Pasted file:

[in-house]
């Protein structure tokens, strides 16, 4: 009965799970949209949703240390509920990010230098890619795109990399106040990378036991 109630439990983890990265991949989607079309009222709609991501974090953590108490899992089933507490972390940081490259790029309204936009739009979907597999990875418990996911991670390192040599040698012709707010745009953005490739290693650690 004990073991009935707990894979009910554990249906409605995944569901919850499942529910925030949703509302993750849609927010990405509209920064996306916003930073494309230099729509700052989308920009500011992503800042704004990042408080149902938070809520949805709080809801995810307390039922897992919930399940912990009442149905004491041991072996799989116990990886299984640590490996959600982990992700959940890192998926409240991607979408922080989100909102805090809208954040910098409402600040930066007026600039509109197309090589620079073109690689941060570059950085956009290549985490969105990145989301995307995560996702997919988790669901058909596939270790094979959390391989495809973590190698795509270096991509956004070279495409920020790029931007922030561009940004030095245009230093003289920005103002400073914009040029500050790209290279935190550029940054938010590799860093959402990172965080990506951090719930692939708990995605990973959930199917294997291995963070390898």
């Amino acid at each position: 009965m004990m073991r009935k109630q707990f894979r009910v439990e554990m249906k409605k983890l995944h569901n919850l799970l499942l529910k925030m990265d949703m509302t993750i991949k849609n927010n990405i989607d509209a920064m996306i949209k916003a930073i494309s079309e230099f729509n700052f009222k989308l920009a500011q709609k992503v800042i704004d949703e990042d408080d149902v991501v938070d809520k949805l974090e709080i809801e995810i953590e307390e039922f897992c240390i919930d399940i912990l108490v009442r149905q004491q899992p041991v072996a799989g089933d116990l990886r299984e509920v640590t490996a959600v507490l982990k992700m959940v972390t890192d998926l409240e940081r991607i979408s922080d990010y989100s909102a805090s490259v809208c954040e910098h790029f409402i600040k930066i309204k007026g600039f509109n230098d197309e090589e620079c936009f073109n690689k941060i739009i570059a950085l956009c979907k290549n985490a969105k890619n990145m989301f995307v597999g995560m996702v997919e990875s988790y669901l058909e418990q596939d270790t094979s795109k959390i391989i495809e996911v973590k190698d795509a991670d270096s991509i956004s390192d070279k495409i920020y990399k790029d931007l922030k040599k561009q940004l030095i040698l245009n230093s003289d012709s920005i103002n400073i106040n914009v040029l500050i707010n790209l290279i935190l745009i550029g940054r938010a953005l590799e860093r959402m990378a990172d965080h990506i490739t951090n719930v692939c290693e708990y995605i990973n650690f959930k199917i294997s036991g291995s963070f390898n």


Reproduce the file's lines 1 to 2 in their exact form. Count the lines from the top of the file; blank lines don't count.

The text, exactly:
[in-house]
């Protein structure tokens, strides 16, 4: 009965799970949209949703240390509920990010230098890619795109990399106040990378036991 109630439990983890990265991949989607079309009222709609991501974090953590108490899992089933507490972390940081490259790029309204936009739009979907597999990875418990996911991670390192040599040698012709707010745009953005490739290693650690 004990073991009935707990894979009910554990249906409605995944569901919850499942529910925030949703509302993750849609927010990405509209920064996306916003930073494309230099729509700052989308920009500011992503800042704004990042408080149902938070809520949805709080809801995810307390039922897992919930399940912990009442149905004491041991072996799989116990990886299984640590490996959600982990992700959940890192998926409240991607979408922080989100909102805090809208954040910098409402600040930066007026600039509109197309090589620079073109690689941060570059950085956009290549985490969105990145989301995307995560996702997919988790669901058909596939270790094979959390391989495809973590190698795509270096991509956004070279495409920020790029931007922030561009940004030095245009230093003289920005103002400073914009040029500050790209290279935190550029940054938010590799860093959402990172965080990506951090719930692939708990995605990973959930199917294997291995963070390898």